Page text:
Celebration of Space - July 3, 2020

Aphelion in 2014 as it would look to scale if Earth were the size of one pixel.

Aphelion in 2014 as it would look to scale if Earth were the size of one pixel.

Tomorrow morning, July 4, 2020 at 7:35 am ET, Earth will reach the point in our orbit when we are the furthest from the Sun for the year. This is called Aphelion and happens due to a slight deviation from a perfect circle in our orbit. This deviation is called Eccentricity, and was discovered by Johannes Kepler. Kepler realized that all orbits were not perfect circles and that Solar System bodies orbiting other Solar System bodies had both a perihelion (closest point) and aphelion (furthest point) from the objects that they orbited. Earth’s eccentricity is rather small compared to some of the other primary planets, sporting an ellipse of 0.01671123. Mars on the other hand has a much higher eccentricity of 0.0911941. Though Mercury takes the cake of the primary planets with an eccentricity of 0.205625. Though Earth doesn’t have the smallest orbital ellipse (Venus has that honor), our ellipse is quite minor. At perihelion, Earth is a mere 91,398,199 miles distant from the Sun. Perihelion happens in January. Tomorrow’s aphelion will bring Earth to a distance of 94,507,635 miles from the Sun.

For the thinkers, this may sound somewhat contradictory. Why is our closest point from the Sun during the winter season when it’s the coldest, and the furthest point from the Sun during the summer, when it’s the hottest. This is because our distance from the Sun is not what governs Earth’s seasons. Instead, our seasons are a result of Earth’s 23.4° axial tilt. Consider this, the concept that it’s the hottest during aphelion and coldest during perihelion only applies to Northern Hemisphere residents. In the Southern Hemisphere, that seemingly contradiction doesn't exist since the June Solstice is the Winter Solstice for Southern Hemisphere residents. Regardless, step outside tomorrow morning and hail aphelion with a spot of heat and humidity.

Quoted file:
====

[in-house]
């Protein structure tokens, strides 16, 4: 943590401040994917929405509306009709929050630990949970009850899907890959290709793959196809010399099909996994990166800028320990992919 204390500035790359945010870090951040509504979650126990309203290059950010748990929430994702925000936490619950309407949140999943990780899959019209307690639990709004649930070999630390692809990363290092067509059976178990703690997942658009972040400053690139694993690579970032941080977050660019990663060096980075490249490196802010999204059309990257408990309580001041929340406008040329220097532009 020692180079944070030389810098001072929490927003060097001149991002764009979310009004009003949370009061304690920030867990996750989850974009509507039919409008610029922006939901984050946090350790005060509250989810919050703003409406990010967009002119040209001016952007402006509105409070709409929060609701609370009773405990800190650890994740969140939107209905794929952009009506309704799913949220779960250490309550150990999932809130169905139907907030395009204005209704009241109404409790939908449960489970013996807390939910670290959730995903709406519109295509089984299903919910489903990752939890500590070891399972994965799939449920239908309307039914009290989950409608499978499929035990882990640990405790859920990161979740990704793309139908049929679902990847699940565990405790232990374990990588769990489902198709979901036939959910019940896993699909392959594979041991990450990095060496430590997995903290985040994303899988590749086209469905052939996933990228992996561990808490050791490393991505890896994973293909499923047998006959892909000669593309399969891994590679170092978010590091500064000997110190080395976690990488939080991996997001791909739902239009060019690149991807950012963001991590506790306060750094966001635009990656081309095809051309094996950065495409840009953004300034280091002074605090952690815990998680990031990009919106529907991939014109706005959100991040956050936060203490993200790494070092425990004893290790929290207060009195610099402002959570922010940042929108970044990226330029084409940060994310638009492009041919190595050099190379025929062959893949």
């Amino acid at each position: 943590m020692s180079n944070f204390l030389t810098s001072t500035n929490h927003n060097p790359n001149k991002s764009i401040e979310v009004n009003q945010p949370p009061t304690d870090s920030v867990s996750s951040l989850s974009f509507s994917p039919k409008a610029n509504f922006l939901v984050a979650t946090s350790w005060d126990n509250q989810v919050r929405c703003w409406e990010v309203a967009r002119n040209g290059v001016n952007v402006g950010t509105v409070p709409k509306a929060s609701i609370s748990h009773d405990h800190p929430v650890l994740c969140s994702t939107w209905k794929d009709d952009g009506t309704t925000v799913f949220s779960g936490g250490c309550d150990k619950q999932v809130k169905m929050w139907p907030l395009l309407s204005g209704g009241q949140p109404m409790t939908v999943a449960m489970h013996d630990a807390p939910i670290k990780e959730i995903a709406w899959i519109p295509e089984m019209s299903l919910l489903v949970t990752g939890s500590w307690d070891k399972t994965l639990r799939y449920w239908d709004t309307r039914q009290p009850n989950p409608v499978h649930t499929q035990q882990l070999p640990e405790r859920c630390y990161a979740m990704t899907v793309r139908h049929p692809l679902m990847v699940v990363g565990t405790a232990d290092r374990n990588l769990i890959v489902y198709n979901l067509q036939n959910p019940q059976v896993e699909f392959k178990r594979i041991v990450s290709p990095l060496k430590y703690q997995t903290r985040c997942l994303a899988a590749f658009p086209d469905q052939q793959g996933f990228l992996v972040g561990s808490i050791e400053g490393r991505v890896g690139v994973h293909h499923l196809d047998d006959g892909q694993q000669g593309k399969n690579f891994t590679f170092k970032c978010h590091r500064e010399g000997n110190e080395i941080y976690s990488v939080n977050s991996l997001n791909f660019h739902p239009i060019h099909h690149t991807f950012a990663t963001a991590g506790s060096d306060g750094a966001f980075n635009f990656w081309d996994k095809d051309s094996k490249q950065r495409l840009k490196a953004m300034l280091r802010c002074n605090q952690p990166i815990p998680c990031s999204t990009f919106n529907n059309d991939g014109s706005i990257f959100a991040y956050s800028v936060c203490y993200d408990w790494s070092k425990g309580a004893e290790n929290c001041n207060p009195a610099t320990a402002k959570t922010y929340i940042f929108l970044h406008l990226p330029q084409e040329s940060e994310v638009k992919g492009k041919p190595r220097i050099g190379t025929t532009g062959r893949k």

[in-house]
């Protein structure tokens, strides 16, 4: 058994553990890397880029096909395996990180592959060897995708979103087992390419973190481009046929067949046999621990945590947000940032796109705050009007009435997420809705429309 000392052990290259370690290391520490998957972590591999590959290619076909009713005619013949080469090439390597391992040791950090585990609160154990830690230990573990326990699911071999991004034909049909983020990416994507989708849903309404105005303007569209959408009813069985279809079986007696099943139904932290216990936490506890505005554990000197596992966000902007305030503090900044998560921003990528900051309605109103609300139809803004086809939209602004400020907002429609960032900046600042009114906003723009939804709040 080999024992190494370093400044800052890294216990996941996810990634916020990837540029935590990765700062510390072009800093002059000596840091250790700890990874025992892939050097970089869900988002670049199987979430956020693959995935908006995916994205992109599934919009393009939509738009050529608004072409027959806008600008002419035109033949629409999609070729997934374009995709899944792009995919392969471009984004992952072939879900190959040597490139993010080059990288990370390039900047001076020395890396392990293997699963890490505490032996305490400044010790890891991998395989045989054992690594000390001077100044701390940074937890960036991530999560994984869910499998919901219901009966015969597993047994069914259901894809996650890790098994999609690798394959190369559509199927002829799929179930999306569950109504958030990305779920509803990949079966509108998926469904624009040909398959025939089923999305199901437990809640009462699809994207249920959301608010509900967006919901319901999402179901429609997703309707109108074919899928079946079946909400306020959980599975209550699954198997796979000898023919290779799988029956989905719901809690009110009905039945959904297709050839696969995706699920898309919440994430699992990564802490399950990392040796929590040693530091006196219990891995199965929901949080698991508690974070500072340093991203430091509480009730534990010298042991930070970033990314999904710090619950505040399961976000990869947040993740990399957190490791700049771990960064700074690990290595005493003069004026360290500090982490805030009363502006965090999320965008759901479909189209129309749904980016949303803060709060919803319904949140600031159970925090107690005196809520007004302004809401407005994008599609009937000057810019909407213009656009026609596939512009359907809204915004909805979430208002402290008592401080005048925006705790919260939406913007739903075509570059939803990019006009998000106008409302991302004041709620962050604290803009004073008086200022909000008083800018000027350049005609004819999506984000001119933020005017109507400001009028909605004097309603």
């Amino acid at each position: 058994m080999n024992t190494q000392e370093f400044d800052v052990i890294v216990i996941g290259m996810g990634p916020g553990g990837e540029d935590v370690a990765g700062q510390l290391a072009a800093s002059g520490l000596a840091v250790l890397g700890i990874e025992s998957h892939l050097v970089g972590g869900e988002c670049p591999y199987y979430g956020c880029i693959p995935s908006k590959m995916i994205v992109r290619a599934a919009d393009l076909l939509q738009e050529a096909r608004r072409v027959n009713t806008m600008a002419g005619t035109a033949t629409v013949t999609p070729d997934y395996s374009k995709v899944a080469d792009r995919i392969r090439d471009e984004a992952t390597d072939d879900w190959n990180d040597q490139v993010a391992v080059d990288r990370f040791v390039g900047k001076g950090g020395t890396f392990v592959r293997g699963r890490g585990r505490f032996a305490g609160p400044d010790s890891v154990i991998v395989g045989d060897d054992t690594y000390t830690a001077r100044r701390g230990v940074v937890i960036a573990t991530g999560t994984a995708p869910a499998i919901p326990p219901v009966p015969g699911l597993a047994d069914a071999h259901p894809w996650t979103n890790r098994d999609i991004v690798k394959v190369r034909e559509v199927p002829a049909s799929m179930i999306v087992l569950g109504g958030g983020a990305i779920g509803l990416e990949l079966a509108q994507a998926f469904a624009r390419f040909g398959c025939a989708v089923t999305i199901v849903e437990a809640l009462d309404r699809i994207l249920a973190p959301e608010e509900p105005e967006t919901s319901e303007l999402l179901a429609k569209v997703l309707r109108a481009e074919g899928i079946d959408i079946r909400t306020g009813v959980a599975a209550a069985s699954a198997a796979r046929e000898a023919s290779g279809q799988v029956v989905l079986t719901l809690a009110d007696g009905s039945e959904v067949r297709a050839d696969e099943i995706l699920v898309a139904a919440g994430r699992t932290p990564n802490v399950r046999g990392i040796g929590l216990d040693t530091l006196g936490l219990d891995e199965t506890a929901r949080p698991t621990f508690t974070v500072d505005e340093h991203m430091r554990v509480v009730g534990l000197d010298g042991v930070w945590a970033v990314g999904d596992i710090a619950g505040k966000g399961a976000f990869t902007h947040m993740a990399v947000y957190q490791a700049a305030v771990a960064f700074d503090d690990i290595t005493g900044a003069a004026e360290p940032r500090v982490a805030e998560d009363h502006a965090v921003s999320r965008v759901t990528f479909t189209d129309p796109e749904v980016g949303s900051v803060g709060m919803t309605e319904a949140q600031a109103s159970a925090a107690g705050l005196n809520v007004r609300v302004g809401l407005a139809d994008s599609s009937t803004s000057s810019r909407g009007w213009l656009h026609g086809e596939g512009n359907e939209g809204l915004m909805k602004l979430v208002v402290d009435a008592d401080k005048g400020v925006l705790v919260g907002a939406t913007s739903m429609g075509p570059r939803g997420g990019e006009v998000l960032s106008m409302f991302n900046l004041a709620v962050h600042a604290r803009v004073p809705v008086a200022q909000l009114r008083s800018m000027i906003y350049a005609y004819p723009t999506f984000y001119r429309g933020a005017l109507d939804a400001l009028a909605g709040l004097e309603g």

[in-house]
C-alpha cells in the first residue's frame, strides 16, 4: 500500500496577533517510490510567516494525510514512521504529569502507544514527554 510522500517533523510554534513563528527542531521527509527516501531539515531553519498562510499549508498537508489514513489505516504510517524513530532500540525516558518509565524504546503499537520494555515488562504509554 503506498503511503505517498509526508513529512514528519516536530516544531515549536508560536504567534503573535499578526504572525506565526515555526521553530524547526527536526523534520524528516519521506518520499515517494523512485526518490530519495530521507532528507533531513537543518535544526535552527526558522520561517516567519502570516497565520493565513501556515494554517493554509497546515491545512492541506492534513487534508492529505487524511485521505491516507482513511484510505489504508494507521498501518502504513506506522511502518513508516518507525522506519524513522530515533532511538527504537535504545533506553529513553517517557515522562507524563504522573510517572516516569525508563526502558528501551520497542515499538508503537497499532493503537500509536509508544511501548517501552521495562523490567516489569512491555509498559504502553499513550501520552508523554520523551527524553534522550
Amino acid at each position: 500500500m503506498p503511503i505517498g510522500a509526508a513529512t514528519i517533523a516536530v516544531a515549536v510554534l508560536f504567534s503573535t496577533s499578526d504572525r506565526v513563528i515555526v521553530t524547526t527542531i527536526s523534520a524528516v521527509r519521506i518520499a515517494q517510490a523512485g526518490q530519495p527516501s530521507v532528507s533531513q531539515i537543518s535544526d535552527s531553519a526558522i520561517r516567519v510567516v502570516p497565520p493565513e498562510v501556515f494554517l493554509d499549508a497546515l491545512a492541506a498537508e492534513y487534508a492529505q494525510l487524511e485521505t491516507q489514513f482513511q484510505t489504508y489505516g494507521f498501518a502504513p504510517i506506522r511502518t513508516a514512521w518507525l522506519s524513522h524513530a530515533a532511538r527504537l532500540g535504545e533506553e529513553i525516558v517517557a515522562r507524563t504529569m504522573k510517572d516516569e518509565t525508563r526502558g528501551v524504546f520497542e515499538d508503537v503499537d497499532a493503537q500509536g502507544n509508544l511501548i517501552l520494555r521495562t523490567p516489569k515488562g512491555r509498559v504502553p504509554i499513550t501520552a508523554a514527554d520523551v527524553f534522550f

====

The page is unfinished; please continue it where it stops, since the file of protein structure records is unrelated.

Overnight tomorrow night, July 4-5, 2020, a very dim penumbral lunar eclipse will occur. This time, the eclipse will be visible for North American sky watchers! A penumbral lunar eclipse happens when the Moon passes into Earth’s secondary shadow, called the Penumbra. In this region, only part of the Sun is obscured by Earth with most sunlight still making it to the Moon. A partial or total lunar eclipse always starts with a penumbral eclipse period, though the Moon will also pass into Earth’s primary shadow, called the Umbra. Tomorrow’s penumbral eclipse will be quite dim and hardly noticeable because only about 1/3 of the Moon will pass into the penumbra. Hey, we have to take what we get in North America, so make the best of it! Regardless, it’s certainly a good reason to get out and look at the Full Moon. The eclipse starts at 11:07 pm and continues until 1:52 am. Greatest eclipse, when the Moon is the furthest into the penumbra, will happen at 12:31 am. At that time, the top side of the Moon will be slightly dimmer than the bottom side. Let us know if you can see the difference.

On Saturday, July 11 and Saturday July 18, we will host our popular Celebrate the Milky Way special event, Each of these events are occurring during the Phase III stage of Rhode Island’s reopening plan, which will allow for more visitors to attend these events. Considering our last Celebrate the Milky Way event sold out in under 3 hours, having the new max participants numbers will make these upcoming events way more accessible. The June 11th event will offer a maximum of 150 tickets. The June 18th event will push that max to 240 tickets. Ticket links will be posted to the event pages for each event on the day before the event, possibly earlier if weather is looking good. You can see all of our upcoming events for the next few months here. Let’s hope for clear skies because the July special events are the best opportunities to see the Milky Way over Frosty Drew Observatory!

Now celebrate Independence Day with some sunshine, a Full Moon, and a (rather dim) penumbral lunar eclipse. Perhaps these fantastic celestial events can make up for the lack of a parade or fireworks display due to the current pandemic. Have a fantastic Independence Day from all the astro-geeks at Frosty Drew Observatory!

Scott MacNeill
Scott MacNeill
Entry Date:
Jul 3, 2020
Published Under:
Scott MacNeill's Columns
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